For longtime donors and McLean National Council members Pat and Jim Poitras, supporting new discoveries in psychiatry has been a common thread in their philanthropy. That is why they have, for many years, invested in research at McLean Hospital.
Their most recent gift to McLean—and largest at $4 million—established the Patricia and James Poitras Endowed Chair in Psychiatry at McLean Hospital. Thanks to the Poitrases’ generosity, McLean was able to recruit a stellar chief scientific officer, world-renowned clinician-researcher Kerry Ressler, MD, PhD, who will succeed Joseph Coyle, MD, in this important role.
Ressler is an expert in fear-based disorders whose research examines how fear works in the mammalian brain on cellular and molecular levels, informing the treatment and prevention of disorders such as post-traumatic stress disorder (PTSD).
“We have often thought that the people you recruit to an institution are crucial,” said Pat. “It sounds obvious, but it is a very competitive environment, and there are many institutions interested in candidates like Dr. Ressler. This opportunity was exciting for us because we knew that endowing the chair would greatly increase the probability that he would come to McLean.”
Ressler is currently a Howard Hughes Medical Institute investigator and professor of psychiatry and behavioral sciences in the Yerkes Research Center of Emory University, as well as a member of the Institute of Medicine and chair of the Scientific Council of the Anxiety and Depression Association of America. He has also been very involved in training physician scientists as the current director of Emory’s MD/PhD program. Thus, he will bring a tremendous amount of scientific, clinical and training experience when he assumes his new role at McLean next August.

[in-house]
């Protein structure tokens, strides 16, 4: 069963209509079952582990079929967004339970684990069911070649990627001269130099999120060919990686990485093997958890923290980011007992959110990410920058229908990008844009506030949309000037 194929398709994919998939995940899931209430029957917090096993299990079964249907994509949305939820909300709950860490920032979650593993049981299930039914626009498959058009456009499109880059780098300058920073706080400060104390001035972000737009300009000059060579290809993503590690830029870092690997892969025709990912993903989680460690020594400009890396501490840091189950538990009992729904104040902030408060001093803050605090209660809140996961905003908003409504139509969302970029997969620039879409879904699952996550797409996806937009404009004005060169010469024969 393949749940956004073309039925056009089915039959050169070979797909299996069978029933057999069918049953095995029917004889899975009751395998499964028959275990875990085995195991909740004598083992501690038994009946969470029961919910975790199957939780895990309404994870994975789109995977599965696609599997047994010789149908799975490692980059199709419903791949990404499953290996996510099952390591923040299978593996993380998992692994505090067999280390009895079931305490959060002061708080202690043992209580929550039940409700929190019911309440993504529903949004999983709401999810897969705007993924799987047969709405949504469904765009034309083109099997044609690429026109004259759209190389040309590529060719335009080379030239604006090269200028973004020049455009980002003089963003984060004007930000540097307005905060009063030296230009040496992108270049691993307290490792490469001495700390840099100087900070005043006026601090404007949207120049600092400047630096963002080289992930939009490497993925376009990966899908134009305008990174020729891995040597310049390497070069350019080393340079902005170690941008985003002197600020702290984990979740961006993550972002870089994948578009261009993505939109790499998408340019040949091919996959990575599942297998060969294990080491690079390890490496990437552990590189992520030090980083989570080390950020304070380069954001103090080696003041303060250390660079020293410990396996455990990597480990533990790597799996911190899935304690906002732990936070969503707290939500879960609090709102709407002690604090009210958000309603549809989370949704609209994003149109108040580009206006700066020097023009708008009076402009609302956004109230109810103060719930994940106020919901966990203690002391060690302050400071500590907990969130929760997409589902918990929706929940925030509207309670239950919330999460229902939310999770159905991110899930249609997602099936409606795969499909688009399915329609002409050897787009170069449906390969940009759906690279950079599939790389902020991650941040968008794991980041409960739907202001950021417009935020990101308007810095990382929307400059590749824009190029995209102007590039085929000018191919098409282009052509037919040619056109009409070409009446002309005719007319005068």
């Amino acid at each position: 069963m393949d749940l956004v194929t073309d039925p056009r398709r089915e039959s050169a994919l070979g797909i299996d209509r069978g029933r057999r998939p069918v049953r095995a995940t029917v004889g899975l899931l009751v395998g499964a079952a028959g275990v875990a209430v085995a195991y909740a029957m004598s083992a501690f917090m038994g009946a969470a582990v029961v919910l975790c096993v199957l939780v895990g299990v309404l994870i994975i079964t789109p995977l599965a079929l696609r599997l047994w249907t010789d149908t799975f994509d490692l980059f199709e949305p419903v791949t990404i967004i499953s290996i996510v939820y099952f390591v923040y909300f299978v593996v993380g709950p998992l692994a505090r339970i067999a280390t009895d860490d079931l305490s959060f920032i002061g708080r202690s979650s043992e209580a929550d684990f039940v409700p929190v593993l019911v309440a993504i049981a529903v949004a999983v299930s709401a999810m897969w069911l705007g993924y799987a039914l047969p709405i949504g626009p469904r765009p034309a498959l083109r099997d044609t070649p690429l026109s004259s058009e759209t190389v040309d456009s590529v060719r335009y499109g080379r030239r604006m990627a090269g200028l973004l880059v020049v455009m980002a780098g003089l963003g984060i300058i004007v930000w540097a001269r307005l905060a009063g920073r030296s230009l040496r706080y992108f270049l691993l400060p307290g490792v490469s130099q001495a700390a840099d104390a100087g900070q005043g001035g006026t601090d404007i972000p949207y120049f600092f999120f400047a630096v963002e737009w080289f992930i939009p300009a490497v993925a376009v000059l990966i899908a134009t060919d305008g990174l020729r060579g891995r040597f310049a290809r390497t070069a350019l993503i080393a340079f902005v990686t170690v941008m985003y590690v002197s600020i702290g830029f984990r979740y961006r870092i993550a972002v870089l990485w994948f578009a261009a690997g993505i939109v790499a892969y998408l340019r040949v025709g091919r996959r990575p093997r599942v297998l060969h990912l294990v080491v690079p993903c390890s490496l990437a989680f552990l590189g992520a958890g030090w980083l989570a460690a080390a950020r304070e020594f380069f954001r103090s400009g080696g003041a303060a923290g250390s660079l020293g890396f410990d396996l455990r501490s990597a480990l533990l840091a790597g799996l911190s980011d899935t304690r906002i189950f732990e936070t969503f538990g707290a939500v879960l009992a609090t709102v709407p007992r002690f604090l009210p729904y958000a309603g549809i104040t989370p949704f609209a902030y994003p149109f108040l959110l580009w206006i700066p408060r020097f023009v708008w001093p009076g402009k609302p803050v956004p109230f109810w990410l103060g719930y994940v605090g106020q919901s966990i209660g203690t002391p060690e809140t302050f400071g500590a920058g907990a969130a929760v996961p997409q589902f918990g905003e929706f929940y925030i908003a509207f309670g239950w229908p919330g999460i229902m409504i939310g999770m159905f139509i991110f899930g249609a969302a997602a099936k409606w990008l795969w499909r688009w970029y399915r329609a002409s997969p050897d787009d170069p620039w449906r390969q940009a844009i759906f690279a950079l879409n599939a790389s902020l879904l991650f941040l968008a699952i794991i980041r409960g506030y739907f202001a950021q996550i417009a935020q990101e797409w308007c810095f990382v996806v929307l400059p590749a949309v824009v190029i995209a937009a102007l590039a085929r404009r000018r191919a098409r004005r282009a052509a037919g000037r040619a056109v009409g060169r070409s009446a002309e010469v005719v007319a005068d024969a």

As chief scientific officer at McLean, Ressler will oversee the hospital’s comprehensive research enterprise, enhancing the breadth and depth of the scientific portfolio, promoting research collaborations, and advancing a vision for improved lab facilities.
“Dr. Ressler is unique in that he is both an outstanding neuroscientist and trained as a clinical psychiatrist. He bridges both worlds to come up with creative and powerful scientific insights about the genetics and epigenetics of anxiety disorders like PTSD,” said Coyle.
What drew Ressler to McLean was the opportunity to be part of the “best clinical psychiatric program in the country, and probably the world, and its outstanding, cutting-edge research program,” he said. The fact that McLean’s basic and clinical research takes place on the same campus as its treatment programs—unlike many other research operations—was another huge draw. “I’ve spent my career doing translational research, from bench to bedside and back again. I see my charge at McLean as fostering further translation by helping the clinicians intersect with the basic scientists and vice versa,” said Ressler.
Taken a step further, discoveries made in one area of brain disorders often inform others, sometimes even the entire field. This notion was compelling to the Poitrases, along with the idea that, from an administrative perspective, the chief scientific officer position is essential. “Having someone like Dr. Ressler who is responsible for institution-wide research is important to the coordination, direction and focus of the overall operation,” said Jim.
The Poitrases’ gift comes at a critical juncture for McLean, with the fields of neuroscience and psychiatric genetics exploding, according to Scott L. Rauch, MD, McLean’s president and psychiatrist in chief and Rose-Marie and Eijk van Otterloo Chair of Psychiatry. “McLean has a 200-year commitment to improving the quality of care for those with mental illness through neuroscientific discoveries,” he said. “The Poitrases’ tremendous gift helps us build on that incredible legacy.”
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